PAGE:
“What, Mommy?” 

“Honey, there’s a sunset,” I say, motioning toward his window.

“It’s a rainbow!” Jack shouts with glee. Jack loves rainbows, and I hold this fact tenderly, knowing there may come a day when someone tells him it’s not acceptable for a boy to love rainbows. I hope he keeps loving them all the same.  

“Sort of,” I chuckle. “The sky lights up with all kinds of colors when the sun goes down. What colors do you see?”

“I see orange … and pink… and blue…” he trails off.

I glance back at Jack, eyes wide and smiling. I will tell him this, I resolve, that boys shouldn’t be ashamed to love this beautiful world with an open heart.

At Foster, I turn right and drive straight toward the sunset. The skyscape shifts to peach and lavender; the fading light silhouettes a crop of trees in shade. I recall a stanza from John Mayer’s song, “3×5”:

Didn’t have a camera by my side this time
Hoping I would see the world with both my eyes
Maybe I will tell you all about it when
I’m in the mood to lose my way
But let me say
You should have seen that sunrise with your own eyes
It brought me back to life

“What do you see, Mommy?” Jack’s view is a bit obscured now, and I have the better vantage of the sunset. 

“Hmmm… I see new colors — peach and lavender and blue darkening above us.”

I hear him sigh and add, “Almost home, buddy.”

Pulling onto our street I realize Jack and I only have a few more sunsets to watch on our commute home before the light patterns shift. Daylight Saving Time is coming.

For the next three days, Jack will ask me about the sunset. Together, we’ll delight in bright hues painted across each evening sky.

A week after Daylight Saving Time, everything will be different. Daycare will be closed. I’ll receive a mandate to work remote — effective immediately. The social distancing and lockdowns will begin. The grocery store shelves will be picked over. I’ll call my elderly neighbor, my grandmothers and my parents, ending each conversation close to tears. I’ll cling to my husband’s frame in bed, mind churning over the COVID-19 pandemic, body starved for sleep. I’ll hold my head in my hands, stomach knotted with worry, and pray. My son will watch and mimic my motions.

I’ve read that three is when memory begins to form in children. Later, I’ll wonder if Jack will remember any of this — the food rationing, the “staycation with Mommy and Daddy,” the world as we used to know it turning. I hope he’ll remember learning to play Go Fish on the living room carpet, games of tag in the backyard, homemade bread, long baths and daily FaceTime with his grandparents. I hope he’ll remember relishing those sunsets from the car, a fleeting ritual, but one that brought us so much joy.

Maybe I will tell you all about it when I’m in the mood to lose my way with words

For the time being, I park the car in our garage, blissfully unaware of the changes to come. Hands busy fixing supper, I wonder:

Am I missing out on moments with Jack because I work too much?

Yes.

Can I still teach him how to savor the light?

Also yes.

Much later, when the pain overwhelms, I’ll return to that night and embrace its delicious normalcy. Old, insignificant worries. A new resolve. My son forever pointing me to beauty — light.

And here, maybe I can save this sunset for us, and maybe my son will read about it someday, when he’s in the mood to find himself in words.

Image by Phoenix Feathers Calligraphy

I wrote this part as part of a blog hop with Exhale, an online community of women pursuing creativity alongside motherhood, led by the writing team behind Coffee + Crumbs. To read the next post in this series, click here.

Contagion

Your hands are raw from multiple washings. 

In the span of three days, your inbox was flooded with warnings: “School Health Update”; “Office Closure”; “Parenting in the time of Coronavirus”; “Coronavirus in preschoolers: Symptoms and what you need to know.”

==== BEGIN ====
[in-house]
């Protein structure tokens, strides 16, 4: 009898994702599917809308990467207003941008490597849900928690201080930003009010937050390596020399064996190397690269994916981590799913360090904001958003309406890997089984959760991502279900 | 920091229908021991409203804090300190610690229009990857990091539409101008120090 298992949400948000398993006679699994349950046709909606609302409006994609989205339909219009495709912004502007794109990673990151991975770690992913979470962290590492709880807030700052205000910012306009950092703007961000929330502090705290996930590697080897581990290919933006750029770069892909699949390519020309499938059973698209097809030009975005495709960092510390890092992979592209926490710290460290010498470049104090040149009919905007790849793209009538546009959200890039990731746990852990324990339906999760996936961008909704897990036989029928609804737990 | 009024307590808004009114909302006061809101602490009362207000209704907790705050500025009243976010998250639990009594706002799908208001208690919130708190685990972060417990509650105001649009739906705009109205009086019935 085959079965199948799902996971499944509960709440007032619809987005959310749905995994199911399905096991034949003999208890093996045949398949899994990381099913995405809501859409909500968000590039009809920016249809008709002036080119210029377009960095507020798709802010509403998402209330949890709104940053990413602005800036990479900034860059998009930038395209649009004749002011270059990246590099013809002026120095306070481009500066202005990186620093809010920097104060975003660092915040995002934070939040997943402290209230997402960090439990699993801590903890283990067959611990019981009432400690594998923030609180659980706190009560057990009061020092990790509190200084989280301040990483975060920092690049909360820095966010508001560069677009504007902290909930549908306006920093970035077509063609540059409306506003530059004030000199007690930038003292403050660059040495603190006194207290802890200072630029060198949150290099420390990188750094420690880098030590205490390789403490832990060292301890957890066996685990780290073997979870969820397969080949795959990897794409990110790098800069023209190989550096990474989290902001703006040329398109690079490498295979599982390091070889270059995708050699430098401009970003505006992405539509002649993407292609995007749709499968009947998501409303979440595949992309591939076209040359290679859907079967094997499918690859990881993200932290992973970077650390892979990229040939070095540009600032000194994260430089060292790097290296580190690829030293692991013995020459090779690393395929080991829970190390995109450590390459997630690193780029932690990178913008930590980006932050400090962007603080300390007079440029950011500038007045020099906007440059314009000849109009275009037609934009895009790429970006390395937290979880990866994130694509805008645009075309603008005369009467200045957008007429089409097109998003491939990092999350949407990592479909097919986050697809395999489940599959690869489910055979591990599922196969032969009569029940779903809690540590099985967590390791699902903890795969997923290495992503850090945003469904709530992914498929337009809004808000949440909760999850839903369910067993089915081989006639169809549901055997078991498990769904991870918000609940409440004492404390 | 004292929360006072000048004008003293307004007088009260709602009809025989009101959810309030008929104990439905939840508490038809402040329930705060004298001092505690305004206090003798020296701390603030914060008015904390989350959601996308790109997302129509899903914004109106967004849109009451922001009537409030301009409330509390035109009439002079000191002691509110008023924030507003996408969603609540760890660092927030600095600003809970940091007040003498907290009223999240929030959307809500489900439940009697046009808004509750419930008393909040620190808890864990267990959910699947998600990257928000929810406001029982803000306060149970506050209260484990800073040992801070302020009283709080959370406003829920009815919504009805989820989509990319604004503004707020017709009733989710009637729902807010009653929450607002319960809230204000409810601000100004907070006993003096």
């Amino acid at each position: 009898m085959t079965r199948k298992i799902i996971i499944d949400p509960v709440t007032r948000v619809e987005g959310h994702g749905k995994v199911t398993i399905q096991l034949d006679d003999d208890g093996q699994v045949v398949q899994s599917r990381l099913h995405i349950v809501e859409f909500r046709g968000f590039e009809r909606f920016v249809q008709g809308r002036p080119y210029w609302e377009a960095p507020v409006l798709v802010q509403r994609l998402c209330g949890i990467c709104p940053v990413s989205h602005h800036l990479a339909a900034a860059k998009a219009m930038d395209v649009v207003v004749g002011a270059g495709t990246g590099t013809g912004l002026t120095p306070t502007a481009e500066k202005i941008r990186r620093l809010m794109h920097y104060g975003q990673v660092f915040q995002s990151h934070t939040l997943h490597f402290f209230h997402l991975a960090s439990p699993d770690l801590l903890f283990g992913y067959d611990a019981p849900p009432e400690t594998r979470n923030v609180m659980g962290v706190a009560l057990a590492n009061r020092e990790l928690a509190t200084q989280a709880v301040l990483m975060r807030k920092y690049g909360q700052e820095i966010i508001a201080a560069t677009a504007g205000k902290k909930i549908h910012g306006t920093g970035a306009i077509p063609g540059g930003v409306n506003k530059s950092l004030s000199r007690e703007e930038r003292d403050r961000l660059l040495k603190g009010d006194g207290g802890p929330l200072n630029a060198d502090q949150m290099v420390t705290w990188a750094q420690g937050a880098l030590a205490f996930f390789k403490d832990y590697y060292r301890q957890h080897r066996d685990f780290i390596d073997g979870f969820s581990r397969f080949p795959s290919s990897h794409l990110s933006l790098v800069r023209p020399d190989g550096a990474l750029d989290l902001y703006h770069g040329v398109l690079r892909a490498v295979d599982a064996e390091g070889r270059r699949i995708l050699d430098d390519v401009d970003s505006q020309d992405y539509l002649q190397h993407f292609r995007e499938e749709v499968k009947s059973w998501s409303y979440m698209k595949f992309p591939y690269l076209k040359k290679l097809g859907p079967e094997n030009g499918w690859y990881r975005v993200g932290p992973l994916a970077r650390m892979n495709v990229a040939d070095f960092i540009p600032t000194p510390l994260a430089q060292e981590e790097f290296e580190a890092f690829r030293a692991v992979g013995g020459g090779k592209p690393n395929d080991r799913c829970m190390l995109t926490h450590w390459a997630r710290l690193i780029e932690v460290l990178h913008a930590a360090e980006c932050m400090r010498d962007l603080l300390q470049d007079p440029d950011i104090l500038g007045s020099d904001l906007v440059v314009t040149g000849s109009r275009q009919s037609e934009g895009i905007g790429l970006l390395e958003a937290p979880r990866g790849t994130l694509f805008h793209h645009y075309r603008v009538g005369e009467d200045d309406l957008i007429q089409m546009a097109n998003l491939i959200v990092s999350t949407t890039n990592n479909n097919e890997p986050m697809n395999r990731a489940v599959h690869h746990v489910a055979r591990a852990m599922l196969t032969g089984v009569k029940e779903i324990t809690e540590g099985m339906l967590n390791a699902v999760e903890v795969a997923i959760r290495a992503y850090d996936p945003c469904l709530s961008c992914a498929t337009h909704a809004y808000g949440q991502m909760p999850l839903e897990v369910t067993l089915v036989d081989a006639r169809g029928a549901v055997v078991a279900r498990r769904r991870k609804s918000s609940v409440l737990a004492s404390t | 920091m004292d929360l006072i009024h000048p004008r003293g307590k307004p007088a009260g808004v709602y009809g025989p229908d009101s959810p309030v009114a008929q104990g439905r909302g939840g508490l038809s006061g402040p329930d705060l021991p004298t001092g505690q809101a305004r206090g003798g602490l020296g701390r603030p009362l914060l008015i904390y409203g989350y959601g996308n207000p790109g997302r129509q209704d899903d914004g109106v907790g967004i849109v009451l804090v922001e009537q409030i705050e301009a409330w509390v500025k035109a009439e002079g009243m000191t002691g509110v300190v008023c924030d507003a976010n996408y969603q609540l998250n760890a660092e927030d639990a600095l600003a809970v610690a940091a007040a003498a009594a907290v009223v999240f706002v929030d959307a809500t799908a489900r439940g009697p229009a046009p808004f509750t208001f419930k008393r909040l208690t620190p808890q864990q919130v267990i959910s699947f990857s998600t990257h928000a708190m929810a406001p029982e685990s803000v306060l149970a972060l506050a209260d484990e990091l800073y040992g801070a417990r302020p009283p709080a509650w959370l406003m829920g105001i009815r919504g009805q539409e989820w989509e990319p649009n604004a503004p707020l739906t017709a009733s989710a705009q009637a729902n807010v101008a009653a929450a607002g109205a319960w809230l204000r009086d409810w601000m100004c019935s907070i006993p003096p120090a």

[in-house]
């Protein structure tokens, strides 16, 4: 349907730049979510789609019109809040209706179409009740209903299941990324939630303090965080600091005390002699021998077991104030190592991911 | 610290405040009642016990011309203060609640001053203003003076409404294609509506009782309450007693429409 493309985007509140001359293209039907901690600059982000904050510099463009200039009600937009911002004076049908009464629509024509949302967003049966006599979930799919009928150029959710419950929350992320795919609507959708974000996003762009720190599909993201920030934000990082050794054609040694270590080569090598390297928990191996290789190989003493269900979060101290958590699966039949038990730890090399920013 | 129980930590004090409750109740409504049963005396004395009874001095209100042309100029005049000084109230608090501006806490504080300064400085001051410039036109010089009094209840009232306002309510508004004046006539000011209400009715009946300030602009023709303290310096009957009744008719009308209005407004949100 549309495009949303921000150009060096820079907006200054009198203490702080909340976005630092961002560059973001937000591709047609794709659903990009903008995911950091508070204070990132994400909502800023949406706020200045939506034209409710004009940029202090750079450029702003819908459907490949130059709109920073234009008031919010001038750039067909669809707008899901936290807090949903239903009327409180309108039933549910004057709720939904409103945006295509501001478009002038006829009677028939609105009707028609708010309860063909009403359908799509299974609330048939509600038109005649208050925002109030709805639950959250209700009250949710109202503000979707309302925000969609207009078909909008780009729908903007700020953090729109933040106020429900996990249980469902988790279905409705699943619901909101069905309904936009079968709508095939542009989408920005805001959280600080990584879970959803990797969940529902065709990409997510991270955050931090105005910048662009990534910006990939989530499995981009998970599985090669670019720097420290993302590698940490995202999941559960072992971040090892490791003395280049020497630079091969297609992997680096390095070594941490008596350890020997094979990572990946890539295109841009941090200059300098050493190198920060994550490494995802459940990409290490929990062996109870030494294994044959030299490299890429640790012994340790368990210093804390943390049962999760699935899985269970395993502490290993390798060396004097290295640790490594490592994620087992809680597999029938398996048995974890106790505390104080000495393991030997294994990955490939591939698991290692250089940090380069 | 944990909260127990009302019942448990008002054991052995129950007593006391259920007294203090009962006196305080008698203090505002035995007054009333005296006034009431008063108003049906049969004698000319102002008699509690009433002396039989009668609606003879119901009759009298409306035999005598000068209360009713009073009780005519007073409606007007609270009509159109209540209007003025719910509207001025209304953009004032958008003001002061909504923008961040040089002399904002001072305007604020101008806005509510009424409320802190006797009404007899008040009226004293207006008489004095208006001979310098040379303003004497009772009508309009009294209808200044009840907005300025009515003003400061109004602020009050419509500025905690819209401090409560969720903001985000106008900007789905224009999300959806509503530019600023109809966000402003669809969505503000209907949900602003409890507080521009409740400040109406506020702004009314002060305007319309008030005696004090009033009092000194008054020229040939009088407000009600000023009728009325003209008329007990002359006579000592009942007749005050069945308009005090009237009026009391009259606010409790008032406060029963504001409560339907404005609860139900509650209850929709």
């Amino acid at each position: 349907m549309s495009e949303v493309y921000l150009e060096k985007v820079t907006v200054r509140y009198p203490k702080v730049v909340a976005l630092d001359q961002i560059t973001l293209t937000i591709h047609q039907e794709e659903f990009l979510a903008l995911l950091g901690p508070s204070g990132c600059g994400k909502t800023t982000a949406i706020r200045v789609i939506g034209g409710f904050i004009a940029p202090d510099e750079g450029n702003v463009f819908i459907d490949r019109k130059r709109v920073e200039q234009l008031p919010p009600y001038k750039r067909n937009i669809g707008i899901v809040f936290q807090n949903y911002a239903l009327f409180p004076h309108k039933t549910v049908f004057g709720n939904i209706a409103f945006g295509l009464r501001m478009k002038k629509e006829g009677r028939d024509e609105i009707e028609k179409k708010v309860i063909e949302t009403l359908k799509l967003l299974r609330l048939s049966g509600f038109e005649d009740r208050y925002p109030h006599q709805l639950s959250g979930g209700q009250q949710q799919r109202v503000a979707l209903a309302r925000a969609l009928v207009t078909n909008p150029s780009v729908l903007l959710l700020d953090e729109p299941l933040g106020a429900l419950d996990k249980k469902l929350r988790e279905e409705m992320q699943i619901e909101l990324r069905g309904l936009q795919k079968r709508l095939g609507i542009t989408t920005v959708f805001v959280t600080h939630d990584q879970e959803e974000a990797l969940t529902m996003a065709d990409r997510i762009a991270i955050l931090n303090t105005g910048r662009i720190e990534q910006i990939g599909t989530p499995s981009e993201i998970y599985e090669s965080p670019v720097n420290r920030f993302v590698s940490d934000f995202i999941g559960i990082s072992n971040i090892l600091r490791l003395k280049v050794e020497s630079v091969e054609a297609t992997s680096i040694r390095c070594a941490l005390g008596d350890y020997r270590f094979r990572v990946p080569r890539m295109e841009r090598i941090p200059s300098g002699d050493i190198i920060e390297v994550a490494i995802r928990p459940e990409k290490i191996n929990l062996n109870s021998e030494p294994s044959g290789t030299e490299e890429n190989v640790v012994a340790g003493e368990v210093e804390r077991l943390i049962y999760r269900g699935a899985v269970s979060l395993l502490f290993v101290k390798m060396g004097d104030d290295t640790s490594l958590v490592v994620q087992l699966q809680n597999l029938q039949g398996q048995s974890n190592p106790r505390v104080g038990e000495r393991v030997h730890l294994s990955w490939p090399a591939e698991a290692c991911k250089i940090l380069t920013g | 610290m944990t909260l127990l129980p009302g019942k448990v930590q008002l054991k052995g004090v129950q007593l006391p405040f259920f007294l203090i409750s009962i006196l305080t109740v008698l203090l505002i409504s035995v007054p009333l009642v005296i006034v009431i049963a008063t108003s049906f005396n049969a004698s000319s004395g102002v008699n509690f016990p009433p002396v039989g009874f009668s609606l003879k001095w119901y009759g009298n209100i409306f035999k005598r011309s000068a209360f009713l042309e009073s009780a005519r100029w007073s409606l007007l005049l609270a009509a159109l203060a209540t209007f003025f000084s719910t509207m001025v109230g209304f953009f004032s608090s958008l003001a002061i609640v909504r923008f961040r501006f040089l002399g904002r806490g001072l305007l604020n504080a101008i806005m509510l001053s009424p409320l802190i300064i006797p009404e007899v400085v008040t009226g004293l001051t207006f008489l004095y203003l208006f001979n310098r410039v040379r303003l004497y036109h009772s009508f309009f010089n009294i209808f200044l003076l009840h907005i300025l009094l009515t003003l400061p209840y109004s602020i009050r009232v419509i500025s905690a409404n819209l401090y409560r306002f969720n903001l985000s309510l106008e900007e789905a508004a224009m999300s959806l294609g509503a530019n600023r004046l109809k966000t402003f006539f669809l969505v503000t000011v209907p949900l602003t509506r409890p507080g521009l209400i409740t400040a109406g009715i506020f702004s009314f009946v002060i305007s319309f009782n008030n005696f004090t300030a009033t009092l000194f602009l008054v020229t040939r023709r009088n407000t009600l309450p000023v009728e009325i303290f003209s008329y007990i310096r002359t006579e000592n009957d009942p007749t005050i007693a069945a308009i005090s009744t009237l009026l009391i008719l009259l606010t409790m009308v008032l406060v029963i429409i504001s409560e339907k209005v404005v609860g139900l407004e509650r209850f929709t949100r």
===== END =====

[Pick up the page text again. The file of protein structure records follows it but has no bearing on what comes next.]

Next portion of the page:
This is the one that scared you: “Coronavirus updates: More lockdowns are starting.”

The St. Patrick’s Day Parade, March Madness, Church last Sunday — canceled. Daycare is closed. Work is remote until the month’s end. You suspect this will last longer.

You watched the virus numbers climb all weekend. The tone of the news, containment measures grows more urgent. Your stomach churns. You call your elderly neighbor and remind her you are here to help. You call your mom, desperate for the sound of her voice.

At 6 a.m. on Monday, you went to the grocery store wearing plastic gloves. With shaking hands you filled your cart to the brim with dry and frozen goods. There was no toilet paper or bleach to be found. You threw out your gloves afterwards, wiped down your car, washed your hands with scalding water. In the kitchen, unloading groceries, you break down. 

You think of your Dad, a grocery store manager, and all the other grocery store workers. The doctors, nurses, government workers, police officers. The homeless population here, and elsewhere. The vulnerable elderly — your grandmothers, both in their eighties. You bow your head and pray.

Your book club just read Emily St. Mandel’s, Station 11. In it, a virus much worse than this one wipes out the majority of the world’s population, effectively breaking down society. You believe that won’t happen, not with this virus, but the similarities are eerie. And yet Station 11 is a hopeful book, featuring a vagabond band of actors and musicians who travel from town to town spreading cheer. The troupe’s motto: Survival is insufficient.

Your thoughts keep circling back to it.

You know what we’ve forgotten: we rely on each other. 

You do your part to stop the spread, but keep your humanity. You stay home, disinfect surfaces, donate to others, contact your loved ones. You wash your hands again and again and your preschooler’s hands, too. 

You know that so much of this is out of your control. That you are dust. To dust you shall return.

You control what you can. Your fingers tap tap tap, heat up the keyboard, tell a story that’s still unfolding. You hope putting your fears down will make you less scared. You come home.

You look out at the empty streets, witness the neighborly care that’s unfolding. You are not alone.